Wednesday, April 3, 2013


Vayikra, 11:44-45: “For I am HaShem your G-d – you shall sanctify yourselves and you will be holy, for I am holy; and you shall not contaminate your souls through any teeming thing that creeps on the earth. For I am HaShem who elevates you from the land of Egypt to be a G-d unto you…” Rashi, Vayikra, 11:45: sv. For I am HaShem who elevates you: “I brought you out so that you would accept upon yourselves My Mitzvos.” At the end of Parshas Shemini the Torah concludes its discussion of the laws of kashrus by reminding us of the fact that HaShem took us out of Egypt. Rashi explains that HaShem is teaching us a fundamental lesson; the whole purpose of the Exodus was so that the Jewish people would accept upon themselves the Mitzvos of the Torah. The Kli Yakar asks why the Torah should say this general point davke with regards to the laws of kashrus, it is equally pertinent to all the Mitzvos; accordingly he argues with Rashi. It is possible to answer this question using the following story. A Rav was once approached by a non-observant Jew; he wanted to increase his Torah observance by taking on one new Mitzvo; he was prepared to observe either the laws of Shabbos or Kashrus. Obviously, one should strive to observe all the Mitzvos and not pick and choose, yet it was clear in this case that had the Rav suggested that he keep both Mitzvos then he would have been unsuccessful. Moreover, the man may then have refused to observe anything new at all. Unsure how to answer this delicate question he asked a Gadol the question. The Gadol replied that he should take on the laws of Kashrus. This answer could seem quite surprising because the punishment for breaking Shabbos is more severe that that for eating non-kosher food. Yet the Gadol explained that there was a deeper factor at work: When a person eats non-Kosher food he does not only transgress the Torah but he brings into himself the spiritual impurity that is contained in that food. This forbidden food causes what is described as ‘timtum halev’ which is literally translated as a ‘blocking of the heart’ On a practical level this means that a person’s spiritual sensitivities are dulled by consumption of non-kosher food. Thus, committing this sin would make it very difficult for a person to increase his spiritual level further even if he was observing other Mitzvos. Therefore the Gadol explained that he should follow the laws of kashrus with the hope that this would facilitate an ‘unblocking’ of his heart and would enable him to ultimately increase his observance further. We can now answer the Kli Yakar’s question; he asked why Rashi explained that the Torah’s exhortation that the purpose of the Exodus was to keep the Mitzvos, came after the laws of kashrus in particular. It is possible to answer that the people needed to observe the laws of kashrus in order that they would be able to properly keep all the Mitzvos. This is because without observing these laws they would suffer from timtum halev which would prevent them from properly serving HaShem in other areas. Thus, the laws of kashrus serve as a kind of prerequisite to observance of all the Mitzvos; accordingly, the Torah reminds us of the purpose of the Exodus davke after the laws of kashrus because by observing these laws he would then be able to observe the whole Torah. This explanation applies to each person in some fashion whatever their level of observance. For some, it teaches the importance of striving to observe all the laws of kashrus in order to keep our souls free of spiritual contamination, and that it is insufficient to only maintain a kosher home whilst eating non-kosher food out of the house. For others whom this is already a given, the lesson may be that not everything with a hechsher is necessarily acceptable to eat. It is essential to clarify with a Rav well-versed in both the laws and the ‘facts on the ground’ with regards to what is reliable and what is not. For others, there may be a tendency to be more lenient with regards to what food one gives their children. Apart from the halachic questions involved, one Rav decried this practice given the fact that kashrus has such a powerful effect on our souls. And one final general lesson is that we must remember that observing the laws of kashrus should help facilitate our growth in all areas of Avodas HaShem by keeping our souls pure.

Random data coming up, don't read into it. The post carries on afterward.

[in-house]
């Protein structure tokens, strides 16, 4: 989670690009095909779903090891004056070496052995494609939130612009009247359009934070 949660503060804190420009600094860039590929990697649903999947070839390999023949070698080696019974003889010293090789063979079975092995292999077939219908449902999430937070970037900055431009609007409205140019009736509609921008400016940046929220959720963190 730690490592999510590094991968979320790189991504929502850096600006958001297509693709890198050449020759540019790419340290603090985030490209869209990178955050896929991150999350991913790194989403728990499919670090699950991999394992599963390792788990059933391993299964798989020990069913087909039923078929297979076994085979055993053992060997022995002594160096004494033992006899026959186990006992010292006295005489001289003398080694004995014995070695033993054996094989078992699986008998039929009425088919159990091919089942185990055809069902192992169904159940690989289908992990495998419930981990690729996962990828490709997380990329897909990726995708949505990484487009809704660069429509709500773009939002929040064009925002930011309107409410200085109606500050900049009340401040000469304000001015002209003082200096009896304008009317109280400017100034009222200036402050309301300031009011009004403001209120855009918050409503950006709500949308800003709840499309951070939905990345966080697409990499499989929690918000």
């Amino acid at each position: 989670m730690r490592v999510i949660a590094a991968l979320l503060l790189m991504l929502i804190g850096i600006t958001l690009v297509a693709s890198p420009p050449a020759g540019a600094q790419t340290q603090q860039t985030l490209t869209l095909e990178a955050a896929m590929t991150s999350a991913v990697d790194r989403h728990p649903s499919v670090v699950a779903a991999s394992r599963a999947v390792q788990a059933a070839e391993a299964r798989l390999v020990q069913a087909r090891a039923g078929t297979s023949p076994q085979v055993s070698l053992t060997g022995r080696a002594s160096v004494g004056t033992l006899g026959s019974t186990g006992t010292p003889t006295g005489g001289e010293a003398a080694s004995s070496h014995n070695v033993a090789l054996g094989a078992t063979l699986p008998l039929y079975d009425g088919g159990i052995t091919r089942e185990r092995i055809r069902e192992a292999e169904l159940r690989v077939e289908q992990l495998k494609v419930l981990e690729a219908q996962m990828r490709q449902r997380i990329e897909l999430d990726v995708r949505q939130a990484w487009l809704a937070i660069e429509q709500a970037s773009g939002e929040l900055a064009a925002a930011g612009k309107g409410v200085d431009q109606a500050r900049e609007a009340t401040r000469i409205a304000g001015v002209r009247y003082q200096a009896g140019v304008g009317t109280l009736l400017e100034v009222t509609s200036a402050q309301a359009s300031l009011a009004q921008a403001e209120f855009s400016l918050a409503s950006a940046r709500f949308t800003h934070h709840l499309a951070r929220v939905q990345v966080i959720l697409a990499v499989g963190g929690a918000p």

No comments:

Post a Comment